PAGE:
With variations due to technology of the resistance of it, the sense resistor of the amplifier circuit, which is a Hall resistor according to the invention, changes the amplification of the amplifier circuit in an inversely proportional way to the change of the sensitivity of the Hall element due to corresponding variations due to technology of it. Variations, due to technology, of the sensitivity of the Hall element are thus counteracted, wherein they are, in the ideal case, compensated completely.

The comparatively small changes of the mobility μ and the scattering factor rn in the Hall plate due to doping changes can be neglected. In addition, in highly set amplification, the error by Rh6 in the numerator of the amplification factor given above can be neglected since, for example with an amplification of 100 an a doping change of 20%, the amplification is only detuned by 0.2%.

The output useful voltage UHall between the voltage tap terminals 24 and 26 of the Hall element 10 is thus as follows:

U Hall = I Hall B z G plate r n q n t ( equ . 1 )
wherein IHall is the operating current, i.e. the bias current, of the Hall plate in the plane of the chip surface, Bz is the magnetic field perpendicularly to the plane of the Hall plate, Gplate is a geometry factor defined by the form of the Hall plate, rn is the scattering factor of the Hall sensitivity, q is the elementary charge, n is the doping of the Hall plate and t is the thickness of the Hall plate.

As has been described above, the operating current IHall of the Hall plate is produced by very stabile but temperature-depending band gap voltages. According to the invention, the operating current is preferably based on layer resistors and thus not on resistors the construction of which corresponds to that of the Hall plate. Advantageously, according to the invention high-resistance poly-resistors can be used for the bias resistors Rp1 and Rp2 in the band gap circuit, which have a number of advantages. They have a low area, a low capacity, a low leakage current and a low temperature coefficient so that high currents can be generated at high temperatures.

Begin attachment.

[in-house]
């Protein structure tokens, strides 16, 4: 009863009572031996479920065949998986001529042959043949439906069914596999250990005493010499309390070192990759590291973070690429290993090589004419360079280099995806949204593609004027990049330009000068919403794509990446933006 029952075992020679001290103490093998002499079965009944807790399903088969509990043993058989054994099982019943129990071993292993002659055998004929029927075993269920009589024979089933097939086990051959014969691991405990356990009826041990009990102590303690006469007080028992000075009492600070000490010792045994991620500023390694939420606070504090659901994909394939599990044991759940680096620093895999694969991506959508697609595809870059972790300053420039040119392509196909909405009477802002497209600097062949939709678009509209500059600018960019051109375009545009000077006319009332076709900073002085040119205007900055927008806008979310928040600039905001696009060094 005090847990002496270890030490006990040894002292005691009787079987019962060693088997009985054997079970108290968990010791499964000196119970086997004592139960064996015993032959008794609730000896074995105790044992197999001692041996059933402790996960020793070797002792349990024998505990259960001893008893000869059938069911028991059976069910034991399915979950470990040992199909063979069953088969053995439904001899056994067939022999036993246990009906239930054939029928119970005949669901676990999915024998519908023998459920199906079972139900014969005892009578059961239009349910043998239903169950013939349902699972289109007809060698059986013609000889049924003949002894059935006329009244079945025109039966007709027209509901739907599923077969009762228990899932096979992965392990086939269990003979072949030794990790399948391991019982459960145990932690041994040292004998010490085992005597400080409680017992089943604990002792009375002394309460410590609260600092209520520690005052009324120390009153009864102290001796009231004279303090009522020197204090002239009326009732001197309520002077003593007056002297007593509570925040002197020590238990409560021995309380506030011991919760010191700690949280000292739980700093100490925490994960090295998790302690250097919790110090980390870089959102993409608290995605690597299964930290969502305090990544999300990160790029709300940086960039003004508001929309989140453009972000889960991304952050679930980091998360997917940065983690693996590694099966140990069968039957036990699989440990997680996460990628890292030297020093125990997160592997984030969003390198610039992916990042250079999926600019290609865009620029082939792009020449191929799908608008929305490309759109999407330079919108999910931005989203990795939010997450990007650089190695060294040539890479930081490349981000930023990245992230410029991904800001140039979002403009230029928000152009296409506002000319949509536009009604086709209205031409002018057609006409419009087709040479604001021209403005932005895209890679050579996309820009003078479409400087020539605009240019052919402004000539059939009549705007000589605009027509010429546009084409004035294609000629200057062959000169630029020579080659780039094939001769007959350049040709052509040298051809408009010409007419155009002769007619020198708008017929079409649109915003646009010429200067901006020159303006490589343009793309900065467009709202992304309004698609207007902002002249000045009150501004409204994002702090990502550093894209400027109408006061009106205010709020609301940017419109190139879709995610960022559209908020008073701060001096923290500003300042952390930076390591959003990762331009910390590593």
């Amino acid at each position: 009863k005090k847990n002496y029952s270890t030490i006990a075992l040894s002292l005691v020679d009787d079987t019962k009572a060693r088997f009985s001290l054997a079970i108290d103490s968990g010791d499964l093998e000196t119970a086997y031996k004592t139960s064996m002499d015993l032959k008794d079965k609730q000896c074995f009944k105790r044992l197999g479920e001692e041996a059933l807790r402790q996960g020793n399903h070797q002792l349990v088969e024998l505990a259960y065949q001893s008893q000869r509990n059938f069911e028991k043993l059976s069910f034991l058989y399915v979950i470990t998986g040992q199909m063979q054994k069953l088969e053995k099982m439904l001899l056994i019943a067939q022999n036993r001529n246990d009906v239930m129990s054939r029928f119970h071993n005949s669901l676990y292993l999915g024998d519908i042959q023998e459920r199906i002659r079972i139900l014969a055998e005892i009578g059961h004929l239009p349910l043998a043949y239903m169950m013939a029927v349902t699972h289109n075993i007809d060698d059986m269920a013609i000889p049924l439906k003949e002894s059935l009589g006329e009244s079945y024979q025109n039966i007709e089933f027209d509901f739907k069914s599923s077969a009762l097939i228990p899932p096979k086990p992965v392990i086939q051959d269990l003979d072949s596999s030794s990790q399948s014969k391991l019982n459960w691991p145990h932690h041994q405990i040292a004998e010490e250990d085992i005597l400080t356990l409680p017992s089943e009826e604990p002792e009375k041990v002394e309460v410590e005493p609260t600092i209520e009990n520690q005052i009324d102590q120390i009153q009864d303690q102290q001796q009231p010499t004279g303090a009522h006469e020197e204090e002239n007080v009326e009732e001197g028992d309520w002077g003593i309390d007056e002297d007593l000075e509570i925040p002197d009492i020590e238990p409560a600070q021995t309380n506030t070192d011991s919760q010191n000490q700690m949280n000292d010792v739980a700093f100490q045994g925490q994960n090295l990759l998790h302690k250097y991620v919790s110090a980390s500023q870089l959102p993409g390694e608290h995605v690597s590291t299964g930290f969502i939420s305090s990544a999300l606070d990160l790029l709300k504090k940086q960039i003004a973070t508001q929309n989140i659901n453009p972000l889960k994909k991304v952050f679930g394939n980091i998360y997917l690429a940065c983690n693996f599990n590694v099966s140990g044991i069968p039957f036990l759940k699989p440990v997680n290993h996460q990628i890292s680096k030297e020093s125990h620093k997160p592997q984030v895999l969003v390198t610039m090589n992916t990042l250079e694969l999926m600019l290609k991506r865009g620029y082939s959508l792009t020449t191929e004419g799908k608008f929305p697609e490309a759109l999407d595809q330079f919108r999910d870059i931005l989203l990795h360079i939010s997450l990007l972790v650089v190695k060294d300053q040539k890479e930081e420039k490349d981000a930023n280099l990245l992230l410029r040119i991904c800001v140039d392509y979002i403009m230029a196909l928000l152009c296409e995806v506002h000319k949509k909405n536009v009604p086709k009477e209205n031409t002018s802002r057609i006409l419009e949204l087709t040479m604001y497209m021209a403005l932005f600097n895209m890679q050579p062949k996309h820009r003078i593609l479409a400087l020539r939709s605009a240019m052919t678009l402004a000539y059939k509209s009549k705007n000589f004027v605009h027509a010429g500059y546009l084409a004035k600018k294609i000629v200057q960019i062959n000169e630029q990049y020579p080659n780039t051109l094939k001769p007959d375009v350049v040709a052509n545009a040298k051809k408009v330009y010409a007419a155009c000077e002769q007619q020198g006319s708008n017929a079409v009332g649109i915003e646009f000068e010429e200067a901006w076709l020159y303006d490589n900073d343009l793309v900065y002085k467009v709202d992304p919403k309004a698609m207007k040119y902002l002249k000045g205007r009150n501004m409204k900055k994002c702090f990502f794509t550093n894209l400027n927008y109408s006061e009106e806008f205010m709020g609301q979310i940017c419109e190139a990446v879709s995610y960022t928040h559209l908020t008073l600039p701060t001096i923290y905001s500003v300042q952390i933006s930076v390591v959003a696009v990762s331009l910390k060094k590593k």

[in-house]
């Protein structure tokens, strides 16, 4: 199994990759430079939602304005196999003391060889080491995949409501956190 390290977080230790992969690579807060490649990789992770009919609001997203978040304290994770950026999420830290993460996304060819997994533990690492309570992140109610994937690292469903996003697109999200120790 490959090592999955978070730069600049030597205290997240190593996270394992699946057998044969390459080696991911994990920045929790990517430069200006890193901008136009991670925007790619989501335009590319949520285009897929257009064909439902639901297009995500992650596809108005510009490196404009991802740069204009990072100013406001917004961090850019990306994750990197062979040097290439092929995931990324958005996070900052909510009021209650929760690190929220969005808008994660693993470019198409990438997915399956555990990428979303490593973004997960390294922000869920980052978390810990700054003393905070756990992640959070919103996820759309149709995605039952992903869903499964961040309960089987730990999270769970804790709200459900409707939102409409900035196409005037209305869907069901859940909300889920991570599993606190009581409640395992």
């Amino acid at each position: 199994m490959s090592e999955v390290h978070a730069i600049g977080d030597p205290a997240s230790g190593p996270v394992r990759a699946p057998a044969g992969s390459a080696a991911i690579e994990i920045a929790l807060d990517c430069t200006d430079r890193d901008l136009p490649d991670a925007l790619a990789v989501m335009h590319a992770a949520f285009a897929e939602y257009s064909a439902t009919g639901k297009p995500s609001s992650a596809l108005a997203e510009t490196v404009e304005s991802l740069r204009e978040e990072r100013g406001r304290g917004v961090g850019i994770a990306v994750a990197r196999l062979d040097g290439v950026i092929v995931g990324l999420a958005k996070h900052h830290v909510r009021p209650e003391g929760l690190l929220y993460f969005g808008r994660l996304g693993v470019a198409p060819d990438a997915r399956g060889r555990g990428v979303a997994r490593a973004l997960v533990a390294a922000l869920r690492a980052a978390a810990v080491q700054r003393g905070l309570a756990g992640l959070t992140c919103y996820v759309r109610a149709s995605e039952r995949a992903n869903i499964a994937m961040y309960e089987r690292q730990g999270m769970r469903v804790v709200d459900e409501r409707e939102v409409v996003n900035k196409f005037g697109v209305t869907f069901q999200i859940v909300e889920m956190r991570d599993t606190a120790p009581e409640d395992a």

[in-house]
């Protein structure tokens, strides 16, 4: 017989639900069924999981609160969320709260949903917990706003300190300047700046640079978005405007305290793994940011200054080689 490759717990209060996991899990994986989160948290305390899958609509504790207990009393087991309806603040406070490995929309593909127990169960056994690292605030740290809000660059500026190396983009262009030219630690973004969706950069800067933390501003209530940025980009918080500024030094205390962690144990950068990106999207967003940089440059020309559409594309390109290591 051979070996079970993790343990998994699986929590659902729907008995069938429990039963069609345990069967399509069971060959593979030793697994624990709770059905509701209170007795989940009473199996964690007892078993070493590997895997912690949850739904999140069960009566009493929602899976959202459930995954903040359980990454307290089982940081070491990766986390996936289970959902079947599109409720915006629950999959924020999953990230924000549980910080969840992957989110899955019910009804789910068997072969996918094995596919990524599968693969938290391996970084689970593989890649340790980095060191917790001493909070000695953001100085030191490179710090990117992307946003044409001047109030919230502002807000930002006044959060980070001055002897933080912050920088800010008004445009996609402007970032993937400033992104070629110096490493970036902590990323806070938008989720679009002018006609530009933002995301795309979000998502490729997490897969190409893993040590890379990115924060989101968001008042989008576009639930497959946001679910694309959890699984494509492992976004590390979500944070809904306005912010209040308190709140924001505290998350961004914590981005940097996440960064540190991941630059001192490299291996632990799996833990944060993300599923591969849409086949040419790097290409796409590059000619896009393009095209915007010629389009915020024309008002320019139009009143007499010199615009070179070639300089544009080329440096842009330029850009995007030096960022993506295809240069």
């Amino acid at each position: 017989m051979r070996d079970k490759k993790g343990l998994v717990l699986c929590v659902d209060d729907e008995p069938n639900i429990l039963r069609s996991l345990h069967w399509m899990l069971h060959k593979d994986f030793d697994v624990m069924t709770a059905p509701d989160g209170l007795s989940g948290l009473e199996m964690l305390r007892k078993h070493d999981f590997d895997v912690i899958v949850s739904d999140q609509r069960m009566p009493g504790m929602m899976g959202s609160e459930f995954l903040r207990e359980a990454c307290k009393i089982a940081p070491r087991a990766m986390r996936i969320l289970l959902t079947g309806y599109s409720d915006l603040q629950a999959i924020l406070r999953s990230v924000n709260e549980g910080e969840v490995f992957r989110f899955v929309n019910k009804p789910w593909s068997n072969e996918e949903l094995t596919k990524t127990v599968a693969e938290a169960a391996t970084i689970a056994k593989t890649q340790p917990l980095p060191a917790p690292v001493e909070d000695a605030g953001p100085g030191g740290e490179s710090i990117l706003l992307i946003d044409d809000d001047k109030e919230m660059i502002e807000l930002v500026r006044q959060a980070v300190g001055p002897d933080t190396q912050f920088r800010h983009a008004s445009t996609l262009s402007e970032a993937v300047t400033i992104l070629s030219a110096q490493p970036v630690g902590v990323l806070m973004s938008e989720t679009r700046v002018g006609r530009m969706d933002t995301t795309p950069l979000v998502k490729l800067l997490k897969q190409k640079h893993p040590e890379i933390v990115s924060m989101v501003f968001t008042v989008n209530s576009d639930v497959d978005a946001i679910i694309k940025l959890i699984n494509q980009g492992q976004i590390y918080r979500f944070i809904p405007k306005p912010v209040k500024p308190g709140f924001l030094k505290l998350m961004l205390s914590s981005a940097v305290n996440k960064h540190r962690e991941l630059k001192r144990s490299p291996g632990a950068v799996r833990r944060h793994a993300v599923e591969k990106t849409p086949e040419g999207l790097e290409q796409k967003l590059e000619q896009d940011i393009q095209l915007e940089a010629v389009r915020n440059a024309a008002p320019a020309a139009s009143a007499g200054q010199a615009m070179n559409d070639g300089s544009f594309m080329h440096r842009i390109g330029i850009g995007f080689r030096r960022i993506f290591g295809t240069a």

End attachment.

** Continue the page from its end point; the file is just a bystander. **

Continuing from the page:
As has bee explained above, the bias currents are produced in the band gap circuit by causing a respective voltage drop across the bias resistors, wherein the voltage VPTAT is proportional to the absolute temperature and has a positive temperature coefficient, while the voltage VCTAT, which is often a VBE voltage, is complementary to the absolute temperature and has a negative temperature coefficient. Using the weighting factors k1 and k2 which, as will be detailed subsequently, can be implemented preferably as current mirror factors, the operating current IHall results as follows:

I Hall = k 1 V PTAT Rp1 + k 2 2 V CTAT Rp2 ( equ . 2 )

The resistance of a Hall plate and of a resistor formed equally can be calculated from its resistivity and geometry dimensions:

R Hall = ρ 1 w t ( equ . 3 )
wherein ρ represents the resistivity of the material of a Hall plate or a Hall resistor, l is the length of a Hall plate or of a Hall resistor, w is the width of a Hall plate or of a Hall resistor and t is the thickness of a Hall plate or of a Hall resistor.

The resistivity is also determined by the temperature-depending mobility. The following applies:

ρ ( T ) = 1 n q μ ( T ) ( equ . 4 )

By inserting the above equation 4 in equation 3 it becomes evident that the Hall plate resistor and equally formed Hall resistors are influenced by technology-depending variations of the doping and the layer thickness. The following applies:

R Hall = 1 n q μ w t ( equ . 5 )